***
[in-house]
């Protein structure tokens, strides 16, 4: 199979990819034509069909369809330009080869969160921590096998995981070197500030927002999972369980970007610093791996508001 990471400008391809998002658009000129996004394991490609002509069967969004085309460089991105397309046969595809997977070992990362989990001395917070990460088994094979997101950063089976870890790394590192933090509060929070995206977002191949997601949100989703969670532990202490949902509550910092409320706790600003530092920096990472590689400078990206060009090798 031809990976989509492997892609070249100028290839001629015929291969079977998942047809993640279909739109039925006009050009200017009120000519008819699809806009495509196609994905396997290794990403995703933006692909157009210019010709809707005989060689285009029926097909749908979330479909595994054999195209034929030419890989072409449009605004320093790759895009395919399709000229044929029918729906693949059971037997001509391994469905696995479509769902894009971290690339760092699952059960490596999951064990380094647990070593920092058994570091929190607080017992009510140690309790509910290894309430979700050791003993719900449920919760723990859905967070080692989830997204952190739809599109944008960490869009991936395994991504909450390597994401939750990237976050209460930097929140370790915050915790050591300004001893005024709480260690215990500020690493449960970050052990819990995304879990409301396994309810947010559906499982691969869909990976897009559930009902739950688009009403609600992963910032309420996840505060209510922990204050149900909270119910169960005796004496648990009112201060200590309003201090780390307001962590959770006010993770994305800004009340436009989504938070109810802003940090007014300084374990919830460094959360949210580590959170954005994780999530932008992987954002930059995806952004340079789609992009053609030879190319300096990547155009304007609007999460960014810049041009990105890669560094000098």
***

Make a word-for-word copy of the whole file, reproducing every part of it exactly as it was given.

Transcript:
[in-house]
């Protein structure tokens, strides 16, 4: 199979990819034509069909369809330009080869969160921590096998995981070197500030927002999972369980970007610093791996508001 990471400008391809998002658009000129996004394991490609002509069967969004085309460089991105397309046969595809997977070992990362989990001395917070990460088994094979997101950063089976870890790394590192933090509060929070995206977002191949997601949100989703969670532990202490949902509550910092409320706790600003530092920096990472590689400078990206060009090798 031809990976989509492997892609070249100028290839001629015929291969079977998942047809993640279909739109039925006009050009200017009120000519008819699809806009495509196609994905396997290794990403995703933006692909157009210019010709809707005989060689285009029926097909749908979330479909595994054999195209034929030419890989072409449009605004320093790759895009395919399709000229044929029918729906693949059971037997001509391994469905696995479509769902894009971290690339760092699952059960490596999951064990380094647990070593920092058994570091929190607080017992009510140690309790509910290894309430979700050791003993719900449920919760723990859905967070080692989830997204952190739809599109944008960490869009991936395994991504909450390597994401939750990237976050209460930097929140370790915050915790050591300004001893005024709480260690215990500020690493449960970050052990819990995304879990409301396994309810947010559906499982691969869909990976897009559930009902739950688009009403609600992963910032309420996840505060209510922990204050149900909270119910169960005796004496648990009112201060200590309003201090780390307001962590959770006010993770994305800004009340436009989504938070109810802003940090007014300084374990919830460094959360949210580590959170954005994780999530932008992987954002930059995806952004340079789609992009053609030879190319300096990547155009304007609007999460960014810049041009990105890669560094000098």